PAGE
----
Primarily, however, Cast No Shadow is story about Valeris: her mind-set, her past, and her motivations for her actions in The Undiscovered Country. We see what became of the remnants of the Gorkon assassination conspiracy following the events of The Undiscovered Country, and witness the beginnings of the cooperation that will define the relationship between the United Federation of Planets and the Klingon Empire during the era of The Next Generation.
For the most part, I enjoyed reading Cast No Shadow. It was an interesting tale and it filled in some gaps in Star Trek history, which is one of my favorite functions of Trek literature. The pacing and action are quite good, and I didn't feel like putting it down for any inordinate length of time. The writing was crisp and easy to follow, and I enjoyed the characterizations of the new characters introduced by Swallow. However, Cast No Shadow certainly wasn't without its flaws.
|Valeris: From cold, calculated |
believer in Vulcan logic to
clichéd childhood trauma victim.
Another aspect that bothered me was the use of Spock so prominently on the cover. While Spock does appear in the story, I would characterize his contribution to the plot as a cameo rather than a starring role. I understand that Pocket Books is in the business of selling books, and that Spock on the cover would result in more sales than a secondary character like Valeris, but to me it felt a little like false advertising.
Finally, due to editorial shake-ups at Pocket Books, I feel that the Star Trek line has lost a little of the focus and cohesiveness it enjoyed for the past decade or two. One series I absolutely loved was The Lost Era; a series of books that covered periods of Star Trek history outside the televised or movie eras. Had Cast No Shadow been published a few years ago, I believe it would have been under the "Lost Era" banner; however, because there is a new editor in charge after the departure of Marco Palmieri, this novel finds itself kind of set adrift under the "Original Series" moniker. This doesn't impact the enjoyment of the book, to be sure, but I do feel that it might have been a little more prominent if it were part of that much-loved series.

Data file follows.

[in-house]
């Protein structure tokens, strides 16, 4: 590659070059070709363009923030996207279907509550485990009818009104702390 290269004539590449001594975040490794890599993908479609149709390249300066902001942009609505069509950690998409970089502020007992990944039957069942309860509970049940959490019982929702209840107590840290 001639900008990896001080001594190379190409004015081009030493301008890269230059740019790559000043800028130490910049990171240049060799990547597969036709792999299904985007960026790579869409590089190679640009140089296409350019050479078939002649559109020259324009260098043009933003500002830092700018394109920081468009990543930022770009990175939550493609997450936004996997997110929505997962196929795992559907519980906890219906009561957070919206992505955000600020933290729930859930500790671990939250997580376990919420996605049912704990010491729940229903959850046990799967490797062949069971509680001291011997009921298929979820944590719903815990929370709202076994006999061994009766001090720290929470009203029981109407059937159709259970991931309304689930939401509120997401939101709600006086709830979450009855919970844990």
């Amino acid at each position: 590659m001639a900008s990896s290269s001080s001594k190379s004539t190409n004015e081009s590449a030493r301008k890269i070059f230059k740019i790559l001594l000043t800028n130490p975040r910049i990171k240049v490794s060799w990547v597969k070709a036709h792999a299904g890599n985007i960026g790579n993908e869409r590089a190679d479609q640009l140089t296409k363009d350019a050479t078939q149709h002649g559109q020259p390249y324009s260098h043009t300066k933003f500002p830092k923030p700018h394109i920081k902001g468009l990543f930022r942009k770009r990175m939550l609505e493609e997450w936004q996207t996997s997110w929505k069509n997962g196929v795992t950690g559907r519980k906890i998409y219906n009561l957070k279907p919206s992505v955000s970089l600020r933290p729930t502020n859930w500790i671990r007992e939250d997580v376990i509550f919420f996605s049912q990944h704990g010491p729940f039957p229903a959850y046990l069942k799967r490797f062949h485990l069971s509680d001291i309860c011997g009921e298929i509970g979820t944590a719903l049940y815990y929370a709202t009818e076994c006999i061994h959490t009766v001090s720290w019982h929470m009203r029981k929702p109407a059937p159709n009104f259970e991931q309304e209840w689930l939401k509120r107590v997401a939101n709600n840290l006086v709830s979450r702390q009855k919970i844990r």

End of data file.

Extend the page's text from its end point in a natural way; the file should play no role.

Cast No Shadow is an interesting story, and it fills in a few gaps in a period of Star Trek history that is interesting to explore. It provides motivations for Valeris's actions in Star Trek VI, but a little unsatisfactorily in my opinion. All in all, a somewhat by-the-numbers Trek adventure that I feel missed an opportunity to be much, much more.
Final rating: 5.5/10.
More about Cast No Shadow:
Also by James Swallow:
- Star Trek: Terok Nor: Day of the Vipers (2008)
- Star Trek: Titan: Synthesis (2009)
- Star Trek: The Next Generation: The Stuff of Dreams (2013)
- Star Trek: The Fall: The Poisoned Chalice (2013)
- Star Trek: Titan: Sight Unseen (2015)
- Star Trek: The Original Series: The Latter Fire (2016)
My next read:
I am still working on finishing my review of the next Star Trek: Vanguard novel, Precipice. Look for that soon! I am also currently reading the Original Series novel, A Choice of Catastrophes by Michael Schuster and Steve Mollmann.